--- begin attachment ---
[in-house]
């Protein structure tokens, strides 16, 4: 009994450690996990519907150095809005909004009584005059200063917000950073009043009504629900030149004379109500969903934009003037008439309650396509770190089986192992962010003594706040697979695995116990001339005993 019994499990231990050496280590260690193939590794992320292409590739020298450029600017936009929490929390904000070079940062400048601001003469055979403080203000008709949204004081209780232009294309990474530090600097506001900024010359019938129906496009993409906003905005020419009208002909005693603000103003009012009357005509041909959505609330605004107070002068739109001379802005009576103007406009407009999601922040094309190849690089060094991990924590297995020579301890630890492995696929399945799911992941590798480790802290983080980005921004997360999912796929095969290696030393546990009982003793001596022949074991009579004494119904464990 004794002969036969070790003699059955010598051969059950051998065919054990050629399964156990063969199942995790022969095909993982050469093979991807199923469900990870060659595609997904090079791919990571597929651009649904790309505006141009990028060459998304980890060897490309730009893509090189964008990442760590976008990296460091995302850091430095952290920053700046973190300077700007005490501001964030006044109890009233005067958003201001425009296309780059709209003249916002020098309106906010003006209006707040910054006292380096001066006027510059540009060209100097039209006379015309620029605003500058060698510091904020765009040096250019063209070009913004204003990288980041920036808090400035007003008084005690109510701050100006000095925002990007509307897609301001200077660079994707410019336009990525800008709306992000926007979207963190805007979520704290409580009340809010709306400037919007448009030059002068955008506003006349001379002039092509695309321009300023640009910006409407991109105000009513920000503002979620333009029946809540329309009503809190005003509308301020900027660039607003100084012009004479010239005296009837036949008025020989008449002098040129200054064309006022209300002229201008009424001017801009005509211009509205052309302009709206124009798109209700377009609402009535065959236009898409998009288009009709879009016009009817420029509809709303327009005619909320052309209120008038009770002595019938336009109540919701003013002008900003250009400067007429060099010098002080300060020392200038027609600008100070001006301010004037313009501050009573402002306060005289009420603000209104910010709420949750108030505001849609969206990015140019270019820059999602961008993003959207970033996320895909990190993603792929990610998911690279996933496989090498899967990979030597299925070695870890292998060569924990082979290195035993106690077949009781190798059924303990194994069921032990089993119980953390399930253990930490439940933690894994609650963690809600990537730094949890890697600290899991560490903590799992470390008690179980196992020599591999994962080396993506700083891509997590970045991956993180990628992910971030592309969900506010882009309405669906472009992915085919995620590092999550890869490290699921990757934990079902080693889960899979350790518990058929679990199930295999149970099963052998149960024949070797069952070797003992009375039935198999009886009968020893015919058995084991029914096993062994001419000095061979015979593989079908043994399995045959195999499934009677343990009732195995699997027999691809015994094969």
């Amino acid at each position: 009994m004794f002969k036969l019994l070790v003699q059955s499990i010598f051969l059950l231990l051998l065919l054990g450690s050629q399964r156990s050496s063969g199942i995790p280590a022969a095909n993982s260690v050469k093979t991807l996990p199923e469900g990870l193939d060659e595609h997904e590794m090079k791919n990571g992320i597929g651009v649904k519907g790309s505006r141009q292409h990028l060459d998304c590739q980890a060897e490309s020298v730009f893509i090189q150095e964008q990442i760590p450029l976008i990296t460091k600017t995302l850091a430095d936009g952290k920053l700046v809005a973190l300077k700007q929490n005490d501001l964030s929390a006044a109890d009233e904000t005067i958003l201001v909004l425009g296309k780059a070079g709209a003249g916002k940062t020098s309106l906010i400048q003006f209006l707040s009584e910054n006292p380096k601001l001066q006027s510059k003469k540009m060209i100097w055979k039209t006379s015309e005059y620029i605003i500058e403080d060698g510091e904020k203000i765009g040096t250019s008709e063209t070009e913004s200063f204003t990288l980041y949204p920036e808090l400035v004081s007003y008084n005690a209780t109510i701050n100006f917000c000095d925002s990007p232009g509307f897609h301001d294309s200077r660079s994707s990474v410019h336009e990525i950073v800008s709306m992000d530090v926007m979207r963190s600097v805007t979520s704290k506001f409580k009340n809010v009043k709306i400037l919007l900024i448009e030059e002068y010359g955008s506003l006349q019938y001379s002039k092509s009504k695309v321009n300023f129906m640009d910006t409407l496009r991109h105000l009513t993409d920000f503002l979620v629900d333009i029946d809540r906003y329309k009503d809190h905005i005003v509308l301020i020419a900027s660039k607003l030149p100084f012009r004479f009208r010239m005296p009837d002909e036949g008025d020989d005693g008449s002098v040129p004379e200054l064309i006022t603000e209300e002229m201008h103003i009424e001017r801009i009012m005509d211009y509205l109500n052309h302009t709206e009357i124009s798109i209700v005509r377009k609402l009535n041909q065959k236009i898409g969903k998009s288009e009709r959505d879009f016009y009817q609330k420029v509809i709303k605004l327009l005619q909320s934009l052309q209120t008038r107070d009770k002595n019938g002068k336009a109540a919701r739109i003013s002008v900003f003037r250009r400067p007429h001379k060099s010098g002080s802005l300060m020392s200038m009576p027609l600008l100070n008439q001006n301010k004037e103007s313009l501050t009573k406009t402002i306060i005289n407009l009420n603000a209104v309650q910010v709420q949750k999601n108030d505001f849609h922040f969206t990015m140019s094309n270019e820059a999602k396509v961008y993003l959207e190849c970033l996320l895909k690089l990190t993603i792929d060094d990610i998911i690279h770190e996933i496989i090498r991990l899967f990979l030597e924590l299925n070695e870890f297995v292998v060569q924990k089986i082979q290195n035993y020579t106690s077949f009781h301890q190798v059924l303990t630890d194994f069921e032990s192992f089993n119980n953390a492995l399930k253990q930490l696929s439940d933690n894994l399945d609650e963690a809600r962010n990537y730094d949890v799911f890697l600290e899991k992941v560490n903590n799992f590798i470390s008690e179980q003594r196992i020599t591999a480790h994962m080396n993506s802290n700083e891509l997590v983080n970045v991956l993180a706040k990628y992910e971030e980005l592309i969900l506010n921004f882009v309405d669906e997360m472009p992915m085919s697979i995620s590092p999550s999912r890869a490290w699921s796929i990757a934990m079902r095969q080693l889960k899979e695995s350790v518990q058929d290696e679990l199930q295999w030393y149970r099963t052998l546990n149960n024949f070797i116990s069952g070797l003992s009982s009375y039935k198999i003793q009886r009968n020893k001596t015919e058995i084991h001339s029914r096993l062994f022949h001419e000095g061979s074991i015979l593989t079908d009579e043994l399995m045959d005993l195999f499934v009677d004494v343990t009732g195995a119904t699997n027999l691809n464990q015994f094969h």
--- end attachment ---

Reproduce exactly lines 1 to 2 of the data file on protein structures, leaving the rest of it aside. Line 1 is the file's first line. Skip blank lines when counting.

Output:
[in-house]
């Protein structure tokens, strides 16, 4: 009994450690996990519907150095809005909004009584005059200063917000950073009043009504629900030149004379109500969903934009003037008439309650396509770190089986192992962010003594706040697979695995116990001339005993 019994499990231990050496280590260690193939590794992320292409590739020298450029600017936009929490929390904000070079940062400048601001003469055979403080203000008709949204004081209780232009294309990474530090600097506001900024010359019938129906496009993409906003905005020419009208002909005693603000103003009012009357005509041909959505609330605004107070002068739109001379802005009576103007406009407009999601922040094309190849690089060094991990924590297995020579301890630890492995696929399945799911992941590798480790802290983080980005921004997360999912796929095969290696030393546990009982003793001596022949074991009579004494119904464990 004794002969036969070790003699059955010598051969059950051998065919054990050629399964156990063969199942995790022969095909993982050469093979991807199923469900990870060659595609997904090079791919990571597929651009649904790309505006141009990028060459998304980890060897490309730009893509090189964008990442760590976008990296460091995302850091430095952290920053700046973190300077700007005490501001964030006044109890009233005067958003201001425009296309780059709209003249916002020098309106906010003006209006707040910054006292380096001066006027510059540009060209100097039209006379015309620029605003500058060698510091904020765009040096250019063209070009913004204003990288980041920036808090400035007003008084005690109510701050100006000095925002990007509307897609301001200077660079994707410019336009990525800008709306992000926007979207963190805007979520704290409580009340809010709306400037919007448009030059002068955008506003006349001379002039092509695309321009300023640009910006409407991109105000009513920000503002979620333009029946809540329309009503809190005003509308301020900027660039607003100084012009004479010239005296009837036949008025020989008449002098040129200054064309006022209300002229201008009424001017801009005509211009509205052309302009709206124009798109209700377009609402009535065959236009898409998009288009009709879009016009009817420029509809709303327009005619909320052309209120008038009770002595019938336009109540919701003013002008900003250009400067007429060099010098002080300060020392200038027609600008100070001006301010004037313009501050009573402002306060005289009420603000209104910010709420949750108030505001849609969206990015140019270019820059999602961008993003959207970033996320895909990190993603792929990610998911690279996933496989090498899967990979030597299925070695870890292998060569924990082979290195035993106690077949009781190798059924303990194994069921032990089993119980953390399930253990930490439940933690894994609650963690809600990537730094949890890697600290899991560490903590799992470390008690179980196992020599591999994962080396993506700083891509997590970045991956993180990628992910971030592309969900506010882009309405669906472009992915085919995620590092999550890869490290699921990757934990079902080693889960899979350790518990058929679990199930295999149970099963052998149960024949070797069952070797003992009375039935198999009886009968020893015919058995084991029914096993062994001419000095061979015979593989079908043994399995045959195999499934009677343990009732195995699997027999691809015994094969």